Chapter 13 Bankruptcy

Chapter 13 bankruptcy is often filed in one of these scenarios:
  1. The debtor's income is too high (based on the means test) to qualify for Chapter 7
  2. The debtor needs to use Chapter 13's special rights to stop a foreclosure and make up missed mortgage payments through the payment plan
  3. The debtor wishes to retain property that would otherwise be sold by a Chapter 7 trustee
So it is often oversimplified to call Chapter 13 a repayment plan. Let us look at each of these scenarios.

High income: The means test used to test one's qualifications to file Chapter 7 becomes a method for calculating disposable income when one's income is too high to qualify for Chapter 7. This monthly disposable income figure usually becomes the minimum standard for determining the monthly payment for a five-year payment plan in Chapter 13. The result could be that only a fraction of unsecured debts or 100% of them is paid, just depending on the debtor's disposable income and budget considerations.

Stop foreclosure: Georgia has been one of the leading states for high numbers of Chapter 13 filings precisely because Georgia law makes foreclosure such an easy process for lenders. When Chapter 13 is filed, bankruptcy rules apply, not the terms of the security deed or the lender's internal policies. Chapter 13 allows the arrearage on mortgage to be paid over the term of a three- to five-year payment plan. If the debtor has no disposable income under the means test (and if there is no other property to sell or cash in), then the unsecured creditors may receive nothing under the plan, the same as in a no-asset Chapter 7 case.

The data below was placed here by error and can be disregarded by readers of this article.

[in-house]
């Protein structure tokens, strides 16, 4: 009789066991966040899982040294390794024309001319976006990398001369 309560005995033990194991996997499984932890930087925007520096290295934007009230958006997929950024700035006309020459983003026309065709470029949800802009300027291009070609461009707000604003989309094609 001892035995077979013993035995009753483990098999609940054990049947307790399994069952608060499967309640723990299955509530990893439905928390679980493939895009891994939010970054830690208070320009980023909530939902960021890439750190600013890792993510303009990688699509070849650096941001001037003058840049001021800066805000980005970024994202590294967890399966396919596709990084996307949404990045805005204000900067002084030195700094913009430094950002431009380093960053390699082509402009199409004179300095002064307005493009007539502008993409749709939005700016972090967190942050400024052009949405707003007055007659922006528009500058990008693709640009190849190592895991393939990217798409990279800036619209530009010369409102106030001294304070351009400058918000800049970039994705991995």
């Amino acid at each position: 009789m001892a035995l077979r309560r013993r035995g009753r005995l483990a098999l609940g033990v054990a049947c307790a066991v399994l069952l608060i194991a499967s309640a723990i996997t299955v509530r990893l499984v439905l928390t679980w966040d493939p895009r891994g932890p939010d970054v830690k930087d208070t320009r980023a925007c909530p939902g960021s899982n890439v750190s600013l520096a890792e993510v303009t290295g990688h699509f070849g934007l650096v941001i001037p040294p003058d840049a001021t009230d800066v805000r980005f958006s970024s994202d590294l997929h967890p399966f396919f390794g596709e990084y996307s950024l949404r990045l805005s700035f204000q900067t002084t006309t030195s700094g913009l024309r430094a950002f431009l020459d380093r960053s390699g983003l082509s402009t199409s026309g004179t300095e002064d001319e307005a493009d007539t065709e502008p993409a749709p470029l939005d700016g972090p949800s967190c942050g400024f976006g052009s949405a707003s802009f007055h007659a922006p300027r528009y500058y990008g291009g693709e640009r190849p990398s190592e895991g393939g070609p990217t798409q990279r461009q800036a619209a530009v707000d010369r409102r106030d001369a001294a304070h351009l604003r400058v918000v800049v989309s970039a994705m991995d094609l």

Retain property: Sometimes the debtor has property that could be sold to pay creditors inside a Chapter 7 bankruptcy or outside bankruptcy. For example, the debtor may be forced to sell her home or other real estate in Chapter 7, or else she may have to satisfy judgment liens outside of bankruptcy. Chapter 13 allows the alternative of making payments equal to the value of that property through the payment plan. It is a good option when bankruptcy exemptions allow the debtor to retain a greater amount of equity or the debtor needs to protect property from being taken through involuntary means (such as attachment or garnishment).

Chapter 13 still results in the same discharge of debts as a Chapter 7 case would, and technically more debts are eligible for discharge under Chapter 13.

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